As part of the EGRPRA initiative, OTS reviewed the application requirements that apply to branch and home offices operated by federal savings associations. The interim final rule made various changes to OTS rules to ease the regulatory burden of these applications and notices. Specifically, the interim final rule:

  • Eliminated application and notice requirements for re-designations of home and branch offices.
  • Eliminated application and notice requirements for certain highly-rated federal savings associations.
  • Eliminated notice requirements for short-distance relocations of branches of federal savings associations.
  • Permitted federal savings associations incorporated under the laws of, organized in, or doing business in the District of Columbia to relocate home or branch offices and to establish branch offices under the same application and notice procedures applicable to other federal savings associations.[3]
  • Eliminated the requirement that a federal savings association must file an application before it may open a drive-in or pedestrian office near an existing branch or home office where a public entrance of another SAIF-insured institution is located closer to the drive-in or pedestrian office than the public entrance to the thrift's branch or home office.

Commenters addressed various aspects of the interim final rule, but generally supported OTS changes. These comments are discussed below.

1. Elimination of branch and home office applications and notices for highly-rated federal savings associations.

Several commenters addressed the elimination of the application and notice requirements for highly-rated federal savings associations. To qualify for this treatment, a federal savings association must meet certain standards designed to ensure that it is operated in a safe and sound manner and fulfills the CRA and other compliance requirements.[4] In addition, the association must solicit comment by publishing a newspaper notice indicating that it intends to re-locate its home or branch office or establish a new branch office. If a comment opposing the application is filed, the association is required to file an application or notice unless OTS determines that the comment raises issues that are not relevant to the branch and home office approval standards or determines that OTS action in response to the comment is not required.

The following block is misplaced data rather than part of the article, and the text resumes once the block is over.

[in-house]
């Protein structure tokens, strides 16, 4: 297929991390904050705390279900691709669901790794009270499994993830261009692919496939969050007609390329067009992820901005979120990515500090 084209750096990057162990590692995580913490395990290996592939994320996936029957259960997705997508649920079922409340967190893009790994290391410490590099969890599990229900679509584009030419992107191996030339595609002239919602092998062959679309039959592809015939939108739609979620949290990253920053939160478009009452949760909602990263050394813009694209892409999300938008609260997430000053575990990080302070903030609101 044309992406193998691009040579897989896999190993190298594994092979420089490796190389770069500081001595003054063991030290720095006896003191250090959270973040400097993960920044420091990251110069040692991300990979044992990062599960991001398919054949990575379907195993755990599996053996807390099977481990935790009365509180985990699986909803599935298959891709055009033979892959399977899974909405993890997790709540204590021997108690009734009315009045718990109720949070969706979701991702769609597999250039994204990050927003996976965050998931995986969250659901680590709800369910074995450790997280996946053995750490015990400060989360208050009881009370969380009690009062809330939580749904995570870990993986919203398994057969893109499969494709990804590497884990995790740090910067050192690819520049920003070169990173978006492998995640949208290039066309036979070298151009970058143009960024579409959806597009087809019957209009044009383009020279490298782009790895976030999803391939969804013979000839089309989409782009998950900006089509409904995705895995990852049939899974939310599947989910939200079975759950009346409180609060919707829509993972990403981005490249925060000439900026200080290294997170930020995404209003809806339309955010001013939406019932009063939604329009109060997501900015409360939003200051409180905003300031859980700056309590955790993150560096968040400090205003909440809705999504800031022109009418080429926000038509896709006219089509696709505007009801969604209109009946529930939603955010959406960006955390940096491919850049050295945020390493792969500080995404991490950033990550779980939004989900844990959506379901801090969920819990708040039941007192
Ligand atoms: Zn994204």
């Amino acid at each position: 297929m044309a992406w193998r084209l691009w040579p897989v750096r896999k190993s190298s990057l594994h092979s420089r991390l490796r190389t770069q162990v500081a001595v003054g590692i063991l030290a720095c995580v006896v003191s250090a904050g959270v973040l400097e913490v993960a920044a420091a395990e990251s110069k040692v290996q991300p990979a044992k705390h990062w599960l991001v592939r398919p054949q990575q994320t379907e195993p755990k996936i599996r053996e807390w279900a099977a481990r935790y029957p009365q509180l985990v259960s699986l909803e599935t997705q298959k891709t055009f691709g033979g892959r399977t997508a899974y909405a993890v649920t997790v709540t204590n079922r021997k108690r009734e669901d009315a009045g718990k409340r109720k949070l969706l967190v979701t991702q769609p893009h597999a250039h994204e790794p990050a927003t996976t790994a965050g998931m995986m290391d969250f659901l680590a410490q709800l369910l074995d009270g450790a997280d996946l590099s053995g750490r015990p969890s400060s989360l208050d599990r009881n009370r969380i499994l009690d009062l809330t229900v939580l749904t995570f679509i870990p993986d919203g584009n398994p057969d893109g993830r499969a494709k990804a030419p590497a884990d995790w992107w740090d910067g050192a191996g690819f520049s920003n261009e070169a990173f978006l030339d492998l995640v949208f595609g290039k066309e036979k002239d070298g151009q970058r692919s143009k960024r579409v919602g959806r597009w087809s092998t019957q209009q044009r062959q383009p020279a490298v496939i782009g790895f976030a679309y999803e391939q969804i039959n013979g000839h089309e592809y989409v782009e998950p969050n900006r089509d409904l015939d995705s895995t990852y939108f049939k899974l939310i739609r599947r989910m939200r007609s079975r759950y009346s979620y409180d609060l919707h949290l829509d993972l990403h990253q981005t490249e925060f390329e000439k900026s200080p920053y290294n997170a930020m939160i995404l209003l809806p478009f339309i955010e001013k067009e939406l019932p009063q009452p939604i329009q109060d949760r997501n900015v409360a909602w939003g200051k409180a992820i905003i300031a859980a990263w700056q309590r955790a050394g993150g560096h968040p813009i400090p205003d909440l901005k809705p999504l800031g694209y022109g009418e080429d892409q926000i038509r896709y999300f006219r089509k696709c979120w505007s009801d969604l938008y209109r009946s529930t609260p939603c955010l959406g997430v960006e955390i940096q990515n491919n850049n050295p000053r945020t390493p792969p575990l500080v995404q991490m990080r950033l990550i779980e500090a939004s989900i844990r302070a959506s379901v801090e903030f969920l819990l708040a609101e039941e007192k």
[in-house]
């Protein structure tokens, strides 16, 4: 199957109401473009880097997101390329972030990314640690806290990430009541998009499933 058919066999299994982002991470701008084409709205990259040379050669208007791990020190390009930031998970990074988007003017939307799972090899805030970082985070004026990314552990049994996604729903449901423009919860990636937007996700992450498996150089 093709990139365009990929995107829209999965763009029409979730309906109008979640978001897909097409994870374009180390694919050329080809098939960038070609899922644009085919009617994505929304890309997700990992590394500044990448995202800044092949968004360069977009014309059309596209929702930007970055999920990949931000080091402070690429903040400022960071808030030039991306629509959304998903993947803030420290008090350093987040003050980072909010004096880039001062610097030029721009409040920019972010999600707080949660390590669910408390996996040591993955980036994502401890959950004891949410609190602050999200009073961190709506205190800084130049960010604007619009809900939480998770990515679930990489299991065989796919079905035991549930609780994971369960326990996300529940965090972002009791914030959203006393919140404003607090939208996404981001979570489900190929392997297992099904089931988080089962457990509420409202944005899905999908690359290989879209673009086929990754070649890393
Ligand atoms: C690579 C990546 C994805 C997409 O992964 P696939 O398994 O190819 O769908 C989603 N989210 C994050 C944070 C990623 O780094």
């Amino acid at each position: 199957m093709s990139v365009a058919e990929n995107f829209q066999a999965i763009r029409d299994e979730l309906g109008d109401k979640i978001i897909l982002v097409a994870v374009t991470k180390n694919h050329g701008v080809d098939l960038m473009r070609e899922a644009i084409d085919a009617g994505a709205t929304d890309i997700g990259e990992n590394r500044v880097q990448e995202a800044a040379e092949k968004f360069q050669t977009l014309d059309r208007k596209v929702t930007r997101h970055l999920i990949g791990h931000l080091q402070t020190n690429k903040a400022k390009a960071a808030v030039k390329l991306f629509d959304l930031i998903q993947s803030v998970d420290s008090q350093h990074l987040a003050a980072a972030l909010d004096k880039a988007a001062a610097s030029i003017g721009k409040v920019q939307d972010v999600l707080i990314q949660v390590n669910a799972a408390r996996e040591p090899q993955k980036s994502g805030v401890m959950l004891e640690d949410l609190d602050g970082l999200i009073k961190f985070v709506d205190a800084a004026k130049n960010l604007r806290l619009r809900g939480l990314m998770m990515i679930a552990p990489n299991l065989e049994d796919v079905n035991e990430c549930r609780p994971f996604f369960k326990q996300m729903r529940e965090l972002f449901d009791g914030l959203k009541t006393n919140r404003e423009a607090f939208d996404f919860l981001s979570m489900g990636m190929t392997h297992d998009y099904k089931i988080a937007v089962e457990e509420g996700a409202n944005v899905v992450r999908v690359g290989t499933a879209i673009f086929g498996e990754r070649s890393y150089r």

One commenter highlighted the importance of the newspaper notice requirement and the requirement for filing an application upon receipt of public comment in response to the newspaper notice. The commenter urged OTS to retain these requirements of the interim final rule. These requirements are retained in the final rule.[5]

The preamble to the interim final rule observed that branch offices can be costly to build and operate and that excessive growth can present supervisory issues. Accordingly, OTS specifically requested comment on whether it should require a highly-rated federal savings association to file an application or notice where its investment in branch and home offices exceeds a specified limit, or where the association is engaged in multiple branch expansions. Commenters generally opposed such a requirement.

OTS has not included this limit in the final rule. Upon review, OTS has concluded that the proposed limitation is inconsistent with its objective of enhancing the flexibility and competitiveness of savings associations and the goal of focusing regulatory resources where they have the greatest impact on safety and soundness. OTS believes that the supervisory process, in conjunction with the existing investment limits in real estate, are sufficient to address safety and soundness issues raised by business expansion.[6]

2. Additional suggested requirements for federal thrifts that make branch or home office changes for which an application or notice is not required.

One commenter was concerned that OTS might not be fully aware of new Start Printed Page 51584branches where applications and notices are no longer required. To address this concern, the commenter suggested that OTS require a federal savings association to notify the appropriate regional office after a branch is opened.